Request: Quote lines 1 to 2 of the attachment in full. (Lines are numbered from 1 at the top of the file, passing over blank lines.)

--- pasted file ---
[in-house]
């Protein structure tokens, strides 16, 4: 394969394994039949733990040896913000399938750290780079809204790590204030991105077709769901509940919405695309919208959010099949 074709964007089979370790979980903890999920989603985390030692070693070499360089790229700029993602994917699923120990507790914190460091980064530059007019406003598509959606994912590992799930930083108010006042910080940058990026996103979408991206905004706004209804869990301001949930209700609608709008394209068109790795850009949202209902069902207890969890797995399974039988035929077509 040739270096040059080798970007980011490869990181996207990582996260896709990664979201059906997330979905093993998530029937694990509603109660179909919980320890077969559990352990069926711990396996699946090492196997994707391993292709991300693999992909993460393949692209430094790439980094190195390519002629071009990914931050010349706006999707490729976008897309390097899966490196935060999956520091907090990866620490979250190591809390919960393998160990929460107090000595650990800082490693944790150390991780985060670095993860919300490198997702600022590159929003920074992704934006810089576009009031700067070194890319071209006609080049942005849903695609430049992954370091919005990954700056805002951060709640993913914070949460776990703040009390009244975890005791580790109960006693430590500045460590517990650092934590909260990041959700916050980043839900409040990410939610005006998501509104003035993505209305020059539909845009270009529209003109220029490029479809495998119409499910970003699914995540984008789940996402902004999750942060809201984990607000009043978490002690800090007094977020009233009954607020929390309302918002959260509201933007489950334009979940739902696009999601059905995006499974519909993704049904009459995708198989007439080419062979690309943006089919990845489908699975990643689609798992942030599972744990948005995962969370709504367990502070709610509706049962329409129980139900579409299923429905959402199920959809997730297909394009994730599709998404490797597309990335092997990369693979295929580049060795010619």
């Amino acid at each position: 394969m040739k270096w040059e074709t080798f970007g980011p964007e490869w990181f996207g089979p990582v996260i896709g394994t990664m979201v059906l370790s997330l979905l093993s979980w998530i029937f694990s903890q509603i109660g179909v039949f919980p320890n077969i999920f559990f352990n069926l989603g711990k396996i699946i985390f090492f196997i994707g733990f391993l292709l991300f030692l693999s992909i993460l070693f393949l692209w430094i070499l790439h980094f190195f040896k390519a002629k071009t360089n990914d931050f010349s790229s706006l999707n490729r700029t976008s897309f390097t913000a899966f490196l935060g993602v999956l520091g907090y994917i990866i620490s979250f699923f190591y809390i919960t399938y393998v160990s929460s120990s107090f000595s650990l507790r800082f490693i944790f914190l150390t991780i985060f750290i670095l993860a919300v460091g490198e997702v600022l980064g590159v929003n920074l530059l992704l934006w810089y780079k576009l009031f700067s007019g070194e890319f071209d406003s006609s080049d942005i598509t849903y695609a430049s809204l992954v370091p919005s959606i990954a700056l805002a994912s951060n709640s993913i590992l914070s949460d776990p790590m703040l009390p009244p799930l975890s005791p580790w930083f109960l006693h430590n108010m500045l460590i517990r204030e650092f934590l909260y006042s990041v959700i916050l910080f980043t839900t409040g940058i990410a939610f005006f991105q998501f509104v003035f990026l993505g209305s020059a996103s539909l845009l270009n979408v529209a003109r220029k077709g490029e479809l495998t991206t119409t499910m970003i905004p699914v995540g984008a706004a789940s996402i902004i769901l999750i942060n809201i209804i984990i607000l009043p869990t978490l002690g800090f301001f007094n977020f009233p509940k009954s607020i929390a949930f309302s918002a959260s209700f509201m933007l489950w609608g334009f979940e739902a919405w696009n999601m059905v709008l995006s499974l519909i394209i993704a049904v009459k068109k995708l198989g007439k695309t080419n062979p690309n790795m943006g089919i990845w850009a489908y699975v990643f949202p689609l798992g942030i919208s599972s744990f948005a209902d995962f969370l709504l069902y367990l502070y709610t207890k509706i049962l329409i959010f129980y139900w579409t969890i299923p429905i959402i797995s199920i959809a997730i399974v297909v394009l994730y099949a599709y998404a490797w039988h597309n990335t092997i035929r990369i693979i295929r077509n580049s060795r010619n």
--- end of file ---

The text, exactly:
[in-house]
């Protein structure tokens, strides 16, 4: 394969394994039949733990040896913000399938750290780079809204790590204030991105077709769901509940919405695309919208959010099949 074709964007089979370790979980903890999920989603985390030692070693070499360089790229700029993602994917699923120990507790914190460091980064530059007019406003598509959606994912590992799930930083108010006042910080940058990026996103979408991206905004706004209804869990301001949930209700609608709008394209068109790795850009949202209902069902207890969890797995399974039988035929077509 040739270096040059080798970007980011490869990181996207990582996260896709990664979201059906997330979905093993998530029937694990509603109660179909919980320890077969559990352990069926711990396996699946090492196997994707391993292709991300693999992909993460393949692209430094790439980094190195390519002629071009990914931050010349706006999707490729976008897309390097899966490196935060999956520091907090990866620490979250190591809390919960393998160990929460107090000595650990800082490693944790150390991780985060670095993860919300490198997702600022590159929003920074992704934006810089576009009031700067070194890319071209006609080049942005849903695609430049992954370091919005990954700056805002951060709640993913914070949460776990703040009390009244975890005791580790109960006693430590500045460590517990650092934590909260990041959700916050980043839900409040990410939610005006998501509104003035993505209305020059539909845009270009529209003109220029490029479809495998119409499910970003699914995540984008789940996402902004999750942060809201984990607000009043978490002690800090007094977020009233009954607020929390309302918002959260509201933007489950334009979940739902696009999601059905995006499974519909993704049904009459995708198989007439080419062979690309943006089919990845489908699975990643689609798992942030599972744990948005995962969370709504367990502070709610509706049962329409129980139900579409299923429905959402199920959809997730297909394009994730599709998404490797597309990335092997990369693979295929580049060795010619």